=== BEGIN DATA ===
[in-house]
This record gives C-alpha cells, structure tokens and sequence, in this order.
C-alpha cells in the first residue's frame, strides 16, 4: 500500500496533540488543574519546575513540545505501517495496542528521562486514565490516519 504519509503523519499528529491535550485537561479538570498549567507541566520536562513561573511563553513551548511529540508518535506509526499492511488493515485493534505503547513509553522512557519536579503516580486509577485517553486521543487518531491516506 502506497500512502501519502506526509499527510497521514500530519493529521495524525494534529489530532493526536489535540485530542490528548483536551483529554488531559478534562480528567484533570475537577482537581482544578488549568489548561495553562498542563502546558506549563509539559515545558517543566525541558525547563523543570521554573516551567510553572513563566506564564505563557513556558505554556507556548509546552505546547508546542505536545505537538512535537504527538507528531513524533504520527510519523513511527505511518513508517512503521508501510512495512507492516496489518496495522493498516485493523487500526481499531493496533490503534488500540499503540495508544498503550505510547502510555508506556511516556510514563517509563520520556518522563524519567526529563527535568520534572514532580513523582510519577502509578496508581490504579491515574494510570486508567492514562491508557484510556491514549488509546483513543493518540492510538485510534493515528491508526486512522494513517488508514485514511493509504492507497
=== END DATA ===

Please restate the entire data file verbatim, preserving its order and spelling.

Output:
[in-house]
This record gives C-alpha cells, structure tokens and sequence, in this order.
C-alpha cells in the first residue's frame, strides 16, 4: 500500500496533540488543574519546575513540545505501517495496542528521562486514565490516519 504519509503523519499528529491535550485537561479538570498549567507541566520536562513561573511563553513551548511529540508518535506509526499492511488493515485493534505503547513509553522512557519536579503516580486509577485517553486521543487518531491516506 502506497500512502501519502506526509499527510497521514500530519493529521495524525494534529489530532493526536489535540485530542490528548483536551483529554488531559478534562480528567484533570475537577482537581482544578488549568489548561495553562498542563502546558506549563509539559515545558517543566525541558525547563523543570521554573516551567510553572513563566506564564505563557513556558505554556507556548509546552505546547508546542505536545505537538512535537504527538507528531513524533504520527510519523513511527505511518513508517512503521508501510512495512507492516496489518496495522493498516485493523487500526481499531493496533490503534488500540499503540495508544498503550505510547502510555508506556511516556510514563517509563520520556518522563524519567526529563527535568520534572514532580513523582510519577502509578496508581490504579491515574494510570486508567492514562491508557484510556491514549488509546483513543493518540492510538485510534493515528491508526486512522494513517488508514485514511493509504492507497